1.2 million Filipinos work in call centres based in Manila and across the Philippines. The BPO industry has been a blessing for the nation and has created a middle-class that was nearly non-existent before the late nineteen-nineties. Trickle down businesses in the capital city have flourished over the last two decades and depend heavily on the disposable income of twenty-something call centre representatives (CSR) who, in many cases, have few bills to pay. Whether you’re working in Ortigas, Eastwood or the BGC, you’ll find Karaoke bars that stay open 24 hours a day, and a multitude of coffee shops and fast food joints that also never close. Since much of downtown Manila caters to the needs of call centre employees, I have to ask the following: When one tech magazine after another report on the future automation of all call centres, why do local and federal authorities seem so nonplussed about the eventuality?
Eighty percent of all call centre jobs will disappear by 2025; please don’t doubt this. With an average salary of $450 per month, that results in 5.2 Billion USD disappearing from the Philippine economy. What industry will replace all these jobs? Six percent of the Philippine GDP is from call centres and the elimination of these dollars will cause an economic fallout that the Philippines has never experienced before. The 24-hour Karaoke bars will close down and the coffee shops will let employees go or just call it quits. The employees who share nice downtown apartments with other CSRs will move back in with their parents and buildings will cut rents in half and still have no tenants.
Doom and gloom? Well, yes, it is and Filipinos should start preparing for the inevitable. They won’t…because Filipinos have a money in, money out mentality and that’s unfortunate.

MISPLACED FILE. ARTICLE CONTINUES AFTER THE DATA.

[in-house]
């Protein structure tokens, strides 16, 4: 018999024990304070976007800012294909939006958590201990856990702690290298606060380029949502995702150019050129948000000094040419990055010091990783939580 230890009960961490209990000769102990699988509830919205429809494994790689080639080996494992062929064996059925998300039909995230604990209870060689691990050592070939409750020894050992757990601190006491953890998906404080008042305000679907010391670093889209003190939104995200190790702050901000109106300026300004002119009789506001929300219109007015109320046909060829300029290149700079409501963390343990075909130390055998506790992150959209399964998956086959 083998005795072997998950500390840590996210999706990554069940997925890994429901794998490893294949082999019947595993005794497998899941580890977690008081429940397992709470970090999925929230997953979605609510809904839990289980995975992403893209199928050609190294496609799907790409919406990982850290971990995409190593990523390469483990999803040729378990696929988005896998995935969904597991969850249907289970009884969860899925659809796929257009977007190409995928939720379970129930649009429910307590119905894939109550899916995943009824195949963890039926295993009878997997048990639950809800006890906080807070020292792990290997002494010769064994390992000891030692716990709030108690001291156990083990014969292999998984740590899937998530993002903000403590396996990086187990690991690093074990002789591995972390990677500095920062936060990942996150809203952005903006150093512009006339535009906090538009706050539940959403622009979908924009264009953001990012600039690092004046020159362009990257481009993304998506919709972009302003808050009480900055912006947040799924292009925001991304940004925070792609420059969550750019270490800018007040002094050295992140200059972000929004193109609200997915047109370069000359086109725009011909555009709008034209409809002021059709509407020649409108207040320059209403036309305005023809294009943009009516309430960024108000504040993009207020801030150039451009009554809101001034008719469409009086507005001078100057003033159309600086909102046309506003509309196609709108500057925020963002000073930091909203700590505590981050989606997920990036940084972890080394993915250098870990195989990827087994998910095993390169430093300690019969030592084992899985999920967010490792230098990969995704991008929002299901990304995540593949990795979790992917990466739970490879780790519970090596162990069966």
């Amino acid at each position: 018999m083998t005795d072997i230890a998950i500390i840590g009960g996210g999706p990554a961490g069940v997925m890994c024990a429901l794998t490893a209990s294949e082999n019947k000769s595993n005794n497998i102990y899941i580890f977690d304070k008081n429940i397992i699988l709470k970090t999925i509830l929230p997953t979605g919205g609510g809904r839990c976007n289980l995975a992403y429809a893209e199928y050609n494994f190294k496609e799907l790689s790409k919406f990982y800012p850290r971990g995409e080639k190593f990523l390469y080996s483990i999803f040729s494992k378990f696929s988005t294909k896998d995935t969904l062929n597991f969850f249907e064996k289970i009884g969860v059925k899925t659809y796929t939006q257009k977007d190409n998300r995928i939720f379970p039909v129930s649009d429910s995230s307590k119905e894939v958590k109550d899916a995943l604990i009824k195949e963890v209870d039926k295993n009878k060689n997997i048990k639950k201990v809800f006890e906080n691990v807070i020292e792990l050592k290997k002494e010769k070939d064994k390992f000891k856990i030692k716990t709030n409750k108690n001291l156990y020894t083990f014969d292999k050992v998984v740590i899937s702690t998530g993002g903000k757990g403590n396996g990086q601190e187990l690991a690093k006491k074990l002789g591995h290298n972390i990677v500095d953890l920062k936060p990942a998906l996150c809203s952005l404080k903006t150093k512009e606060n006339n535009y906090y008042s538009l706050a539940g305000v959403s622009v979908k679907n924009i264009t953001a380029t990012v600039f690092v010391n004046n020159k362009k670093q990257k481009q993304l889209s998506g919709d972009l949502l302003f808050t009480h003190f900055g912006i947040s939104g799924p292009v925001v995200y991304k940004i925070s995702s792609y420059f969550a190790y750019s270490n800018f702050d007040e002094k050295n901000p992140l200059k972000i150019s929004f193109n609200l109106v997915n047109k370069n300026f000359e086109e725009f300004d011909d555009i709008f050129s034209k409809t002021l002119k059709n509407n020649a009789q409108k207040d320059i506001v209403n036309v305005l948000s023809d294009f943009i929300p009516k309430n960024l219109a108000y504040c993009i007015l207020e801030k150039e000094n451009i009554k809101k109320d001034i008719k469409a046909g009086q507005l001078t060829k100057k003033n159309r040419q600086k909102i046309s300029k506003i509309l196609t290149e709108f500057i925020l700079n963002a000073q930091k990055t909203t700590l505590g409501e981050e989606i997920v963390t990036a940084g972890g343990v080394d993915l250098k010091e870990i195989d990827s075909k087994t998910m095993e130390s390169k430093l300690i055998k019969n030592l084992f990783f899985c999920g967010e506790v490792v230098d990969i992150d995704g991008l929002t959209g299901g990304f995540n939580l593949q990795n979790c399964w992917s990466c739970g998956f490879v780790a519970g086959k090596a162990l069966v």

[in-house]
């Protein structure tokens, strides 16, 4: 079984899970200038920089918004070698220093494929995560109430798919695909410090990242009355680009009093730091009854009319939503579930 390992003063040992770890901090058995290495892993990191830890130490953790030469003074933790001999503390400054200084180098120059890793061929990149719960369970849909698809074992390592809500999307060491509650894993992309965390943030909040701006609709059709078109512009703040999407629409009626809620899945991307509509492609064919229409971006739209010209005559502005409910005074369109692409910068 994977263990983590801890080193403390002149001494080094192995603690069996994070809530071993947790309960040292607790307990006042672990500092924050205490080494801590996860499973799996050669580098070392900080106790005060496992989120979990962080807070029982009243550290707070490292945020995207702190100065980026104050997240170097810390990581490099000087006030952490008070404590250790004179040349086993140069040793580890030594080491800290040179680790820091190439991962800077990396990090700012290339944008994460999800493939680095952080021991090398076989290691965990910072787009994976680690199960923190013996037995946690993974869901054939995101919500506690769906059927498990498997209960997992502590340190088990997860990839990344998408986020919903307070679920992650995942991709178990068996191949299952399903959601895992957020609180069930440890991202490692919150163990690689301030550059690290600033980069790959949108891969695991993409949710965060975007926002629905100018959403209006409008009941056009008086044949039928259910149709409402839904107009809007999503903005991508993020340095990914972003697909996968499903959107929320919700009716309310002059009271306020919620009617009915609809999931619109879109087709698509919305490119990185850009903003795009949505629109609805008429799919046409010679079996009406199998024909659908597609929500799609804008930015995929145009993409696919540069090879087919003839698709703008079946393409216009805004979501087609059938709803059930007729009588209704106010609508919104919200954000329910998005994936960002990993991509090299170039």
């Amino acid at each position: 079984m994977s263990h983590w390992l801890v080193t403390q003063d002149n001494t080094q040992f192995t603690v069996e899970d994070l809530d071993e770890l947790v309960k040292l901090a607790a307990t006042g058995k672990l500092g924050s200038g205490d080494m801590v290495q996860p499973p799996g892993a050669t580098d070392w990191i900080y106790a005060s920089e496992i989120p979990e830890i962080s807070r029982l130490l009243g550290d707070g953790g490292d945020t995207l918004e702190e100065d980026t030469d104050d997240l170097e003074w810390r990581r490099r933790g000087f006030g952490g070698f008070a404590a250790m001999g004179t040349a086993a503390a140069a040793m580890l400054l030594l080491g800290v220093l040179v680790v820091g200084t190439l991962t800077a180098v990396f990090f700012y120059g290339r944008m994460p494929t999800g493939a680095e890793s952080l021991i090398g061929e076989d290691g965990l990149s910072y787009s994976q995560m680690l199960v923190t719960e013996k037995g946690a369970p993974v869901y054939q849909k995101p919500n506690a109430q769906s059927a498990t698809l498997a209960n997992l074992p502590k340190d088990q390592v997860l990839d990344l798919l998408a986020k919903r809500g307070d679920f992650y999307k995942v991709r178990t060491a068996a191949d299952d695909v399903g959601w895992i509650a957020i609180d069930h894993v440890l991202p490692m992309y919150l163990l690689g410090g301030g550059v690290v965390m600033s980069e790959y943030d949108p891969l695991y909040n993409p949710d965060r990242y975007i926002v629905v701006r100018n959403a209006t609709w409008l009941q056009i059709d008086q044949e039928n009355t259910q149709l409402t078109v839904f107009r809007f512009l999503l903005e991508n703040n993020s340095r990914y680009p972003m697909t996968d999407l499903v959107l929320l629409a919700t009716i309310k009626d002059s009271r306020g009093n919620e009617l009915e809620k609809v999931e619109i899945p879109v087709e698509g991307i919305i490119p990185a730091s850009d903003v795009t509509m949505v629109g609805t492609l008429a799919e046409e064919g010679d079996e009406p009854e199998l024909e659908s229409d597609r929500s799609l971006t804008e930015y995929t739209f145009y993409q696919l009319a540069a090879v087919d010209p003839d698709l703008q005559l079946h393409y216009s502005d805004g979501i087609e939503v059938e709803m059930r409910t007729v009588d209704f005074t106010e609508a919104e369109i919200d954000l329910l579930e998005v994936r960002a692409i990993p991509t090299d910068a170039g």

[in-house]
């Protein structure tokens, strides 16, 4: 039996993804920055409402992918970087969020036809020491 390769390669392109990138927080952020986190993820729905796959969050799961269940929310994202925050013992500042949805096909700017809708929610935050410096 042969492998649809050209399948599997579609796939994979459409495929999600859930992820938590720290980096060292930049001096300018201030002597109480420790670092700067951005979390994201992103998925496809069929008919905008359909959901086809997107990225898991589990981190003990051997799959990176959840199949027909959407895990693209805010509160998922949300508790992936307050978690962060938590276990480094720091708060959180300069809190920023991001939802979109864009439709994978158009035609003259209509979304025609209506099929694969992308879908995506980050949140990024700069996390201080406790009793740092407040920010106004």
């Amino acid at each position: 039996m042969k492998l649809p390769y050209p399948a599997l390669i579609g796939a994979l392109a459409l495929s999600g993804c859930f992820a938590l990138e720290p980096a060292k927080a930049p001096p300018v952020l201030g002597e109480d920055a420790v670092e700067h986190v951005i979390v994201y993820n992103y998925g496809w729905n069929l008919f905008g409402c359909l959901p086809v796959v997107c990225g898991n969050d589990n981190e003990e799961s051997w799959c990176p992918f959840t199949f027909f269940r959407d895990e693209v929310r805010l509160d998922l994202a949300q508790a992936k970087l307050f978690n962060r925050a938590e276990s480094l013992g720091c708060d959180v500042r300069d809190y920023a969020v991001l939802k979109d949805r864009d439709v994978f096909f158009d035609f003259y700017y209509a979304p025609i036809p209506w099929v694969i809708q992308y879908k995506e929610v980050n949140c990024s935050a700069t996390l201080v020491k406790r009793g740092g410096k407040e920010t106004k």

If you are presently a call centre employee and have been for a while, I want you to ask yourself the following: Has the software you’ve been working with changed in the last five to ten years? Is it more efficient? I was in the call centre/help desk business for a very long time, here in Canada. I once worked in a bank call centre with one hundred and fifty employees. There are less than forty now and it’s because of automation and more efficient software. Five years from now, that same call centre will employ ten CSRs maximum. I was told by an employee that although business has neither increased or decreased, at least one CSR is let go every month.
Celaton is a software company, headquartered in London, England. They are one of several companies that have created, and are still perfecting, software that can mimic any call centre function other than upselling product. Help desks, for instance, will be replaced by virtual bot assistants who can answer any question and understand any accent. Chat box questions will be answered by virtual software that can decipher complex typos and bad grammar. This is happening now; it is not a future development. It is happening now!
Another factor to consider is the telecom infrastructure in Manila. New technologies will require faster broadband capability and almost one hundred percent reliability. The Philippines cannot handle such expectations, especially something that will require huge investment in infrastructure. Who is going to pay for this knowing that automation will be crushing the industry?
If you’re a CSR right now, ask yourself what you will do five years from now when that BPO company that has supplied you with a paycheque decides to move their call centre operations back home? What are you going to do?
What’s scary is that there is no replacement industry and there is no plan to create a replacement industry. The Philippines seems ambivalent when it comes to creating new industry and seemingly prefers to wait for foreigners, such as Japan, to offer big dollars to exploit resources and the workforce. I hope that Filipinos take matters into their own hands and become independent. As it stands now, when this economic retraction begins, Manila will be in chaos and an entire nation will suffer through a recession never experienced before.
Stop kidding yourself, the demise of the call centre industry in the Philippines is going to happen. Prepare now.